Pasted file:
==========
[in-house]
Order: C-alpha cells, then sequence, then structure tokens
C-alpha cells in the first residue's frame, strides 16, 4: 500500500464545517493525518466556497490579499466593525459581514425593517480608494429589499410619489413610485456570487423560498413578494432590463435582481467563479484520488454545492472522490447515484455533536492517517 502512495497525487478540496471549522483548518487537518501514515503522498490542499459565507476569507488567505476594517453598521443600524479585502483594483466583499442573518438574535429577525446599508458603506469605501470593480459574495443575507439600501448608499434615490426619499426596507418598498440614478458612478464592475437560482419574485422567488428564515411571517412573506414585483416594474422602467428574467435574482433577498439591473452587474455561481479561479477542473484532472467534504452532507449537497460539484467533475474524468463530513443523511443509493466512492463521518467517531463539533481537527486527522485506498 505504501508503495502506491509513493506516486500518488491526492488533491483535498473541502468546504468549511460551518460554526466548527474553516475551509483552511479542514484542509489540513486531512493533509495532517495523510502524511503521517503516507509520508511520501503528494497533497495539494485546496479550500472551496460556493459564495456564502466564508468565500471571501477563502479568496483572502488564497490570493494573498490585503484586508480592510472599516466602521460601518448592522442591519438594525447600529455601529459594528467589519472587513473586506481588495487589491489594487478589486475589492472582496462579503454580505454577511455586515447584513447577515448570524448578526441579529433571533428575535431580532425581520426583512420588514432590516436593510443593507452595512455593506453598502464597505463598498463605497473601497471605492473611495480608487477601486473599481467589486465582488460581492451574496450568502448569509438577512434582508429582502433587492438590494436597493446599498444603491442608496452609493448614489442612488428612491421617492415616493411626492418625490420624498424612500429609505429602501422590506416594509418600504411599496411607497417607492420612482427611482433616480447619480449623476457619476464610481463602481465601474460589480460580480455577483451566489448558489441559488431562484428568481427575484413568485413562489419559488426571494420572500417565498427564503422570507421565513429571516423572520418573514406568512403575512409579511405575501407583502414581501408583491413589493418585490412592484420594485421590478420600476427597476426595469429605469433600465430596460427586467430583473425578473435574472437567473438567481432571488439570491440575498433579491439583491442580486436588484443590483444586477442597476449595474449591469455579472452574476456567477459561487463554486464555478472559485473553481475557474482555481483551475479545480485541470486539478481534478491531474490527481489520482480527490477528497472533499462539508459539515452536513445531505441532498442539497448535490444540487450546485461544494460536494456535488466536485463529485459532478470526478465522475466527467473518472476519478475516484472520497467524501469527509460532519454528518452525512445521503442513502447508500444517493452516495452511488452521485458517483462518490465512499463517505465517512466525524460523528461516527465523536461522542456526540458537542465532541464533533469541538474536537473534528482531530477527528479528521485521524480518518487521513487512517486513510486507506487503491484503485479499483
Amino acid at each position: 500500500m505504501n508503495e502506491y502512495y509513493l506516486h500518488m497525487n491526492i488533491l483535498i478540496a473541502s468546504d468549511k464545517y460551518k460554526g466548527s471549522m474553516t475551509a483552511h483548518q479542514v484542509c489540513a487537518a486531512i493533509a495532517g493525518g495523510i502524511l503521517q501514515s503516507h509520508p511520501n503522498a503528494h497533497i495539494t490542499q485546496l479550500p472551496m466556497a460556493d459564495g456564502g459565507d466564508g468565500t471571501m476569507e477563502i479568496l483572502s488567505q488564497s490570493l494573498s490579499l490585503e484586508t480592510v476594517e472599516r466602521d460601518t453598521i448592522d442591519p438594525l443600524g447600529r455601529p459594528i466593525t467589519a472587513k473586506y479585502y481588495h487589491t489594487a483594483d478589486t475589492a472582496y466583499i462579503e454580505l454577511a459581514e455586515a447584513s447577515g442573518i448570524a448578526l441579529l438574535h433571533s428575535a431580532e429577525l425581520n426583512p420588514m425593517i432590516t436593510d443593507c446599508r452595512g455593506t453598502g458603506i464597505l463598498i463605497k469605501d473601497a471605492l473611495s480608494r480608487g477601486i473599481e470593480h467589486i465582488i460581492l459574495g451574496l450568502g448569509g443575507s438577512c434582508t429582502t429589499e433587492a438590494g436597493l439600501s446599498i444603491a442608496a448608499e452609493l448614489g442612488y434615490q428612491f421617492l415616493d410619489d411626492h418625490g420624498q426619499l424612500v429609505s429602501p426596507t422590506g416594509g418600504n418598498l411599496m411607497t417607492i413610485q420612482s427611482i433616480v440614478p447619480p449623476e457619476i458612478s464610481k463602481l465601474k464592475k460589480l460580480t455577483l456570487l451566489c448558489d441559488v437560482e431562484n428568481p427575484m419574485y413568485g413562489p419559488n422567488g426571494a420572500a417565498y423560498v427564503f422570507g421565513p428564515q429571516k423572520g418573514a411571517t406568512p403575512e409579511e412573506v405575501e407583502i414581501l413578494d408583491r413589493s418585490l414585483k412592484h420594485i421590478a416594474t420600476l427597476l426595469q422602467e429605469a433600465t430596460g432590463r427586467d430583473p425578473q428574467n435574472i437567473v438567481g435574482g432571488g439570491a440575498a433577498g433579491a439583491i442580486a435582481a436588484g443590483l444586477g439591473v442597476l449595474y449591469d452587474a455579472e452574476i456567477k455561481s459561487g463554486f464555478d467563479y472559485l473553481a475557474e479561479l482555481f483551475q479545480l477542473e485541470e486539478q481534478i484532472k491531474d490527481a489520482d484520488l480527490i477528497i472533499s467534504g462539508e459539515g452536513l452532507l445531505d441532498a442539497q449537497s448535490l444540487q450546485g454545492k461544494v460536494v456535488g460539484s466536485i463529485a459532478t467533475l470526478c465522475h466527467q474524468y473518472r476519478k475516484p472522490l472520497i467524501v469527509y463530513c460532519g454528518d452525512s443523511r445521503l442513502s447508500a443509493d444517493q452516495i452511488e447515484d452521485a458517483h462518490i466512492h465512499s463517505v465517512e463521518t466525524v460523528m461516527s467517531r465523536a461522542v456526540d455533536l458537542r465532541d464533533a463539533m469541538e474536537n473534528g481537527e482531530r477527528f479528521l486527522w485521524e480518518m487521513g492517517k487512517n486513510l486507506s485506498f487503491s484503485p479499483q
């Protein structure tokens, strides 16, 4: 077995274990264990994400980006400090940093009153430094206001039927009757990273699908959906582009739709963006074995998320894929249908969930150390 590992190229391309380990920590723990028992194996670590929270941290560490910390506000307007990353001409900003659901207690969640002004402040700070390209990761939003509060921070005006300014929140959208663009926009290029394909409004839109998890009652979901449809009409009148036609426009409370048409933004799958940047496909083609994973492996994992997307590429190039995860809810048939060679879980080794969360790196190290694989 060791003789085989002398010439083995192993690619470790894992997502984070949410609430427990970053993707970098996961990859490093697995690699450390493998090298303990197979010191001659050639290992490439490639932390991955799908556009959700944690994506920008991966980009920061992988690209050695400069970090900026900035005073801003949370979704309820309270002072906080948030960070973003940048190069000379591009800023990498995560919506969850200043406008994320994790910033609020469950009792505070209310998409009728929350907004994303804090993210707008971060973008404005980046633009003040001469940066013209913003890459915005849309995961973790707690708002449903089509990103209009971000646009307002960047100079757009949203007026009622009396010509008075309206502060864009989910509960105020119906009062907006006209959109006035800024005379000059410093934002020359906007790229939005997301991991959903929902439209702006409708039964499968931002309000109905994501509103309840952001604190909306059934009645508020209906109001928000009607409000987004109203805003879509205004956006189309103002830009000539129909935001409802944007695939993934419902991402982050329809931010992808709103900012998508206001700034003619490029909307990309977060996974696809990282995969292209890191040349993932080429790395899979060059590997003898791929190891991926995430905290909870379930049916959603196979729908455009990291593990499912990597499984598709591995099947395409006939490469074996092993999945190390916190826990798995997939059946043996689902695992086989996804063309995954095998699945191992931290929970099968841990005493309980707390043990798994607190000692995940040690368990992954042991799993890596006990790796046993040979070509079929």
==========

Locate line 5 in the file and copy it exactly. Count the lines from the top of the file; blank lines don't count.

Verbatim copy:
């Protein structure tokens, strides 16, 4: 077995274990264990994400980006400090940093009153430094206001039927009757990273699908959906582009739709963006074995998320894929249908969930150390 590992190229391309380990920590723990028992194996670590929270941290560490910390506000307007990353001409900003659901207690969640002004402040700070390209990761939003509060921070005006300014929140959208663009926009290029394909409004839109998890009652979901449809009409009148036609426009409370048409933004799958940047496909083609994973492996994992997307590429190039995860809810048939060679879980080794969360790196190290694989 060791003789085989002398010439083995192993690619470790894992997502984070949410609430427990970053993707970098996961990859490093697995690699450390493998090298303990197979010191001659050639290992490439490639932390991955799908556009959700944690994506920008991966980009920061992988690209050695400069970090900026900035005073801003949370979704309820309270002072906080948030960070973003940048190069000379591009800023990498995560919506969850200043406008994320994790910033609020469950009792505070209310998409009728929350907004994303804090993210707008971060973008404005980046633009003040001469940066013209913003890459915005849309995961973790707690708002449903089509990103209009971000646009307002960047100079757009949203007026009622009396010509008075309206502060864009989910509960105020119906009062907006006209959109006035800024005379000059410093934002020359906007790229939005997301991991959903929902439209702006409708039964499968931002309000109905994501509103309840952001604190909306059934009645508020209906109001928000009607409000987004109203805003879509205004956006189309103002830009000539129909935001409802944007695939993934419902991402982050329809931010992808709103900012998508206001700034003619490029909307990309977060996974696809990282995969292209890191040349993932080429790395899979060059590997003898791929190891991926995430905290909870379930049916959603196979729908455009990291593990499912990597499984598709591995099947395409006939490469074996092993999945190390916190826990798995997939059946043996689902695992086989996804063309995954095998699945191992931290929970099968841990005493309980707390043990798994607190000692995940040690368990992954042991799993890596006990790796046993040979070509079929």